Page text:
Skip to main content

Mom Jokes & Insult Poetry

Back in the days of track & field and cross country, the guys and I would be running for literally miles and miles with little to occupy our minds but the joys of breathing and muscle fatigue. Maybe joy isn't the proper word.

Anyway, we would distract ourselves by talking on most of our longer runs. We'd make small talk, sing songs we knew, and often joke around. And a common way to joke around was through making silly "mom" jokes. (If mothers are reading this, these "mom" jokes weren't really directed at the mothers; when you're running 12 miles, you just get desperate for ways to pass the time.)

I didn't know it at the time, but mom jokes are relevant to poetry through a format called the insult poem. There are no hard and fast rules to the insult poem, but it's usually done in a joking (all in good fun) fashion as opposed to seriously trying to annoy anyone.

Many insult poems also have a repetitive form or recurring method of delivering the insults. The insult poem is a good way to show just how clever you are (or think you are). But beware writing them! Once you attack someone (even in jest), you are suddenly fair game to receive an insult poem retaliation. 

And now, mothers everywhere will be able to retaliate to me. Oh gosh, here goes my attempt at an insult poem about yo' mamma.

"Your Mom"

Runs like a squirrel with her hands always leading;
has eyes in the back of her head, but she can't see
anything; smells like boiled cabbage or, on bad days,
the dumpster behind Burger King on a triple
digit summer day; tells children her favorite
day is everyone that includes the Golden
Girls, as if children know who any golden girl
is--besides her; belches when she thinks no one listens;
farts in public; picks her nose; clips her toe nails in
front of company; sells bad news to anyone
who'll listen, whether by their own will or not; sends
me Christmas cards confessing her love for midgets
and that she was drunk when she wrote the freaking thing.

I guess I could go on about "Your Mom," but this kind of gets the point across. This piece incorporates a repetitive method of using the the verb directly following "Your Mom" to start each insult, but also varies the length and depth of each insult. Just to keep things interesting.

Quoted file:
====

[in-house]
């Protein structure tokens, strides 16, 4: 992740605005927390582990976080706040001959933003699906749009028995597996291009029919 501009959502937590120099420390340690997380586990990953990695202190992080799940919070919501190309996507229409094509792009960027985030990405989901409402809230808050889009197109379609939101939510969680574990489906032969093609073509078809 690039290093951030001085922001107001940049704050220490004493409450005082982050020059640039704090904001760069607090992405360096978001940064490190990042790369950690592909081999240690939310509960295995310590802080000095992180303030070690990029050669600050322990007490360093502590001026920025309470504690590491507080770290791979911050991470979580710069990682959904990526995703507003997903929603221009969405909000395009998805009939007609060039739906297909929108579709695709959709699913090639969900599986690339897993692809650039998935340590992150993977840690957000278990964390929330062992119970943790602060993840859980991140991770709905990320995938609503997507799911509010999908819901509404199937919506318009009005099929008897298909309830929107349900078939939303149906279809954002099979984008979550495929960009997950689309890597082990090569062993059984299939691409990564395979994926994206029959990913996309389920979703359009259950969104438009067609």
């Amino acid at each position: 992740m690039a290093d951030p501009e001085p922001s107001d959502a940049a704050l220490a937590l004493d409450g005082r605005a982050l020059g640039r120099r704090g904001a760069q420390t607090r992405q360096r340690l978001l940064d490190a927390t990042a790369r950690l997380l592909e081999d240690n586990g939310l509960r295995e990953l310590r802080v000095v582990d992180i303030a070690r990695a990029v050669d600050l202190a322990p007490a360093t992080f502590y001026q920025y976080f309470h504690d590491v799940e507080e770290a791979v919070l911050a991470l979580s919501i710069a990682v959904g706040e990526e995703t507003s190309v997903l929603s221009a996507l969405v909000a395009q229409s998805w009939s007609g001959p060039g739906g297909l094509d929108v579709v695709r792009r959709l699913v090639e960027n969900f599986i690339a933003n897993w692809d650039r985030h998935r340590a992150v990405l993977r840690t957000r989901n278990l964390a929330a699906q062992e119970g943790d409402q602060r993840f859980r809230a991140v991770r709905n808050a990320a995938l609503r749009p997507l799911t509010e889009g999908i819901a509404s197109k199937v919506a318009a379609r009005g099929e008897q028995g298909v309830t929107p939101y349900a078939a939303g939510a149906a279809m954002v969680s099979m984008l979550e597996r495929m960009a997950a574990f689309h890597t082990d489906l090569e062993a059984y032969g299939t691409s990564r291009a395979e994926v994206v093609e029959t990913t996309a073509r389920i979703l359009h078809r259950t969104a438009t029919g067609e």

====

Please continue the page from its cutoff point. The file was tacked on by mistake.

So now that you're aware of the insult poem, I encourage you to strike out and insult your parents, siblings, milkman, political candidates, pets, friends, etc. Just don't insult me, because that would hurt my feelings. ;)

*****

Click here to see more Poetic Forms.

From Our Readers

What Book Ended in a Way That You Didn’t Expect but Was Perfect Anyway?: From Our Readers (Comment for a Chance at Publication)

This post announces our latest From Our Readers question: What book ended in a way that you didn’t expect but was perfect anyway? Comment for a chance at publication in a future issue of Writer's Digest.

From Script

A Deep Emotional Drive To Tell Stories (From Script)

In this week’s round up brought to us by Script magazine, read interviews with filmmakers Wendey Stanzler and Maria Judice. Plus a one-on-one interview with Austin Film Festival’s executive director Barbara Morgan.

Paul Tremblay: On Starting With the Summary

Paul Tremblay: On Starting With the Summary

Award-winning author Paul Tremblay discusses how a school-wide assembly inspired his new horror novel, The Pallbearers Club.

writer's digest wd presents

WD Presents: An Interview with Steven Rowley and Jessica Strawser, 5 WDU Courses, and More!

This week, we're excited to announce our interview with Steven Rowley and Jessica Strawser, 5 WDU courses, and more!

Writer's Digest Best Everything Agent Websites for Writers 2022

Writer's Digest Best Everything Agent Websites for Writers 2022

Here are the top websites by and about agents as identified in the 24th Annual 101 Best Websites from the May/June 2022 issue of Writer's Digest.

Ashley Poston: On Love, Death, and Books

Ashley Poston: On Love, Death, and Books

Author Ashley Poston discusses how she combined her love of ghost stories, romance, and books into her new romance novel, The Dead Romantics.

Choosing Which Movements To Put in Your Fight Scene (FightWrite™)

Choosing Which Movements To Put in Your Fight Scene (FightWrite™)

Trained fighter and author Carla Hoch discusses how much of a fight's details to actually put into a story, and how even with fight scenes sometimes less is more.

5 Research Tips for Writing Historical Fiction, by Piper Huguley

5 Research Tips for Writing Historical Fiction

Author Piper Huguley shares her five research tips for writing historical fiction that readers love and writers love as well.

Announcing 40 More Plot Twist Prompts for Writers!

Announcing 40 More Plot Twist Prompts for Writers!

Learn more about 40 Plot Twist Prompts for Writers, Volume 2: ALL NEW Writing Ideas for Taking Your Stories in New Directions, by Writer's Digest Senior Editor Robert Lee Brewer. Discover fun and interesting ways to move your stories from beginning to end.